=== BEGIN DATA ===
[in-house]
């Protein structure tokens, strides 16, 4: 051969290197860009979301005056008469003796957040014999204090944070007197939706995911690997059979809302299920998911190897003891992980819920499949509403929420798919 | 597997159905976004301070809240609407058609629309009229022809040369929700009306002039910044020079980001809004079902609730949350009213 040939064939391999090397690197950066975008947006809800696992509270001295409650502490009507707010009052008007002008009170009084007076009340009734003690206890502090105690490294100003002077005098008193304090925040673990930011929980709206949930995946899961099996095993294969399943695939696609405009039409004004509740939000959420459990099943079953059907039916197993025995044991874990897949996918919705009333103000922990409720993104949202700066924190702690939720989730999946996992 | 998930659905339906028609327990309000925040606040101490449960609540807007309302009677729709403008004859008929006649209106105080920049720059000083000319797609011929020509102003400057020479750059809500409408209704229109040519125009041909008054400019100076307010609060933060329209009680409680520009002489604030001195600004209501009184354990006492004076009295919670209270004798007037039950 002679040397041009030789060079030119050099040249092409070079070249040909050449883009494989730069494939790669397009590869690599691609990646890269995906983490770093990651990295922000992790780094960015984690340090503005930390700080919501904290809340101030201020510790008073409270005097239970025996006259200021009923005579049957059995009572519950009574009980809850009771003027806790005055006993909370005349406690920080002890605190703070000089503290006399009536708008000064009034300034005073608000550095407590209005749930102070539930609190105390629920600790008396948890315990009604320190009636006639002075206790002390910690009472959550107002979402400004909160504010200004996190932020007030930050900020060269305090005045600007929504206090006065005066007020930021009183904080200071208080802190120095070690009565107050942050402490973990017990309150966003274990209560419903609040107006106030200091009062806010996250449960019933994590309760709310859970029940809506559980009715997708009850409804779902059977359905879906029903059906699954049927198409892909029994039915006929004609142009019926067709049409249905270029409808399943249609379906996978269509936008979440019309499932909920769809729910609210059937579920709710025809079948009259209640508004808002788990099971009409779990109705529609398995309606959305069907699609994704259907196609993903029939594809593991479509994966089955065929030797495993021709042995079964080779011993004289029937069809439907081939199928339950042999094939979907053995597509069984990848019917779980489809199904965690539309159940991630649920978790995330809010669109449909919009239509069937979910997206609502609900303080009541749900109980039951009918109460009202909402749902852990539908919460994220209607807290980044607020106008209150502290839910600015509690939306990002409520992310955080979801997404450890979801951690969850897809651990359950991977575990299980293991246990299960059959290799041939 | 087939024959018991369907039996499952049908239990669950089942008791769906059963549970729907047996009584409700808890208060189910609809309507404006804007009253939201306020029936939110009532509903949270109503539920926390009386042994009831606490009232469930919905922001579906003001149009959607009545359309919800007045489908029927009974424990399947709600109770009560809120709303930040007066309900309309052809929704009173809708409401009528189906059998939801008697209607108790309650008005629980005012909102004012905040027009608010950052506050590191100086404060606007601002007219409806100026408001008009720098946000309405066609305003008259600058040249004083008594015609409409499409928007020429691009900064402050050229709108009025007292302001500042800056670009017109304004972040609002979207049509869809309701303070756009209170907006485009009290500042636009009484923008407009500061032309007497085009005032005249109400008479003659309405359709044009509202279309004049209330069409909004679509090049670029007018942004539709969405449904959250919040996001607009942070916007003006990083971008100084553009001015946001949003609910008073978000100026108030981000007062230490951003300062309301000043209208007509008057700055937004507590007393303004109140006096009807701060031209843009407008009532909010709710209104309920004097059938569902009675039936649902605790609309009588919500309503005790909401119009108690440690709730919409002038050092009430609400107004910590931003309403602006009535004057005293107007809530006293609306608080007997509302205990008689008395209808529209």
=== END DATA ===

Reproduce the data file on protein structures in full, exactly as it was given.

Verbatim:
[in-house]
């Protein structure tokens, strides 16, 4: 051969290197860009979301005056008469003796957040014999204090944070007197939706995911690997059979809302299920998911190897003891992980819920499949509403929420798919 | 597997159905976004301070809240609407058609629309009229022809040369929700009306002039910044020079980001809004079902609730949350009213 040939064939391999090397690197950066975008947006809800696992509270001295409650502490009507707010009052008007002008009170009084007076009340009734003690206890502090105690490294100003002077005098008193304090925040673990930011929980709206949930995946899961099996095993294969399943695939696609405009039409004004509740939000959420459990099943079953059907039916197993025995044991874990897949996918919705009333103000922990409720993104949202700066924190702690939720989730999946996992 | 998930659905339906028609327990309000925040606040101490449960609540807007309302009677729709403008004859008929006649209106105080920049720059000083000319797609011929020509102003400057020479750059809500409408209704229109040519125009041909008054400019100076307010609060933060329209009680409680520009002489604030001195600004209501009184354990006492004076009295919670209270004798007037039950 002679040397041009030789060079030119050099040249092409070079070249040909050449883009494989730069494939790669397009590869690599691609990646890269995906983490770093990651990295922000992790780094960015984690340090503005930390700080919501904290809340101030201020510790008073409270005097239970025996006259200021009923005579049957059995009572519950009574009980809850009771003027806790005055006993909370005349406690920080002890605190703070000089503290006399009536708008000064009034300034005073608000550095407590209005749930102070539930609190105390629920600790008396948890315990009604320190009636006639002075206790002390910690009472959550107002979402400004909160504010200004996190932020007030930050900020060269305090005045600007929504206090006065005066007020930021009183904080200071208080802190120095070690009565107050942050402490973990017990309150966003274990209560419903609040107006106030200091009062806010996250449960019933994590309760709310859970029940809506559980009715997708009850409804779902059977359905879906029903059906699954049927198409892909029994039915006929004609142009019926067709049409249905270029409808399943249609379906996978269509936008979440019309499932909920769809729910609210059937579920709710025809079948009259209640508004808002788990099971009409779990109705529609398995309606959305069907699609994704259907196609993903029939594809593991479509994966089955065929030797495993021709042995079964080779011993004289029937069809439907081939199928339950042999094939979907053995597509069984990848019917779980489809199904965690539309159940991630649920978790995330809010669109449909919009239509069937979910997206609502609900303080009541749900109980039951009918109460009202909402749902852990539908919460994220209607807290980044607020106008209150502290839910600015509690939306990002409520992310955080979801997404450890979801951690969850897809651990359950991977575990299980293991246990299960059959290799041939 | 087939024959018991369907039996499952049908239990669950089942008791769906059963549970729907047996009584409700808890208060189910609809309507404006804007009253939201306020029936939110009532509903949270109503539920926390009386042994009831606490009232469930919905922001579906003001149009959607009545359309919800007045489908029927009974424990399947709600109770009560809120709303930040007066309900309309052809929704009173809708409401009528189906059998939801008697209607108790309650008005629980005012909102004012905040027009608010950052506050590191100086404060606007601002007219409806100026408001008009720098946000309405066609305003008259600058040249004083008594015609409409499409928007020429691009900064402050050229709108009025007292302001500042800056670009017109304004972040609002979207049509869809309701303070756009209170907006485009009290500042636009009484923008407009500061032309007497085009005032005249109400008479003659309405359709044009509202279309004049209330069409909004679509090049670029007018942004539709969405449904959250919040996001607009942070916007003006990083971008100084553009001015946001949003609910008073978000100026108030981000007062230490951003300062309301000043209208007509008057700055937004507590007393303004109140006096009807701060031209843009407008009532909010709710209104309920004097059938569902009675039936649902605790609309009588919500309503005790909401119009108690440690709730919409002038050092009430609400107004910590931003309403602006009535004057005293107007809530006293609306608080007997509302205990008689008395209808529209």